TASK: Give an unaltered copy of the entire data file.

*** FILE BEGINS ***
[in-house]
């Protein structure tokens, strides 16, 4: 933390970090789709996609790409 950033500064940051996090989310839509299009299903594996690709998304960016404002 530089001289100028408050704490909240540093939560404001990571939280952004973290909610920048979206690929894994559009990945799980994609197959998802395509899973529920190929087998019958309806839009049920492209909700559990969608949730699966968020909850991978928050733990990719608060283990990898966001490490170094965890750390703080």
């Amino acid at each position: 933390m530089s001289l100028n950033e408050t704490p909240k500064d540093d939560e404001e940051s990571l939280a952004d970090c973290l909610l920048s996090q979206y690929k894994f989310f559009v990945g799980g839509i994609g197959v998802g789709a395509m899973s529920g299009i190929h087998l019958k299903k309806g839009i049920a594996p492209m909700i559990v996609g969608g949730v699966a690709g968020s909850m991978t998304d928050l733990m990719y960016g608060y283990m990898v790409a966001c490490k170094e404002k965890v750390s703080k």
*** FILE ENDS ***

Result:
[in-house]
């Protein structure tokens, strides 16, 4: 933390970090789709996609790409 950033500064940051996090989310839509299009299903594996690709998304960016404002 530089001289100028408050704490909240540093939560404001990571939280952004973290909610920048979206690929894994559009990945799980994609197959998802395509899973529920190929087998019958309806839009049920492209909700559990969608949730699966968020909850991978928050733990990719608060283990990898966001490490170094965890750390703080």
């Amino acid at each position: 933390m530089s001289l100028n950033e408050t704490p909240k500064d540093d939560e404001e940051s990571l939280a952004d970090c973290l909610l920048s996090q979206y690929k894994f989310f559009v990945g799980g839509i994609g197959v998802g789709a395509m899973s529920g299009i190929h087998l019958k299903k309806g839009i049920a594996p492209m909700i559990v996609g969608g949730v699966a690709g968020s909850m991978t998304d928050l733990m990719y960016g608060y283990m990898v790409a966001c490490k170094e404002k965890v750390s703080k």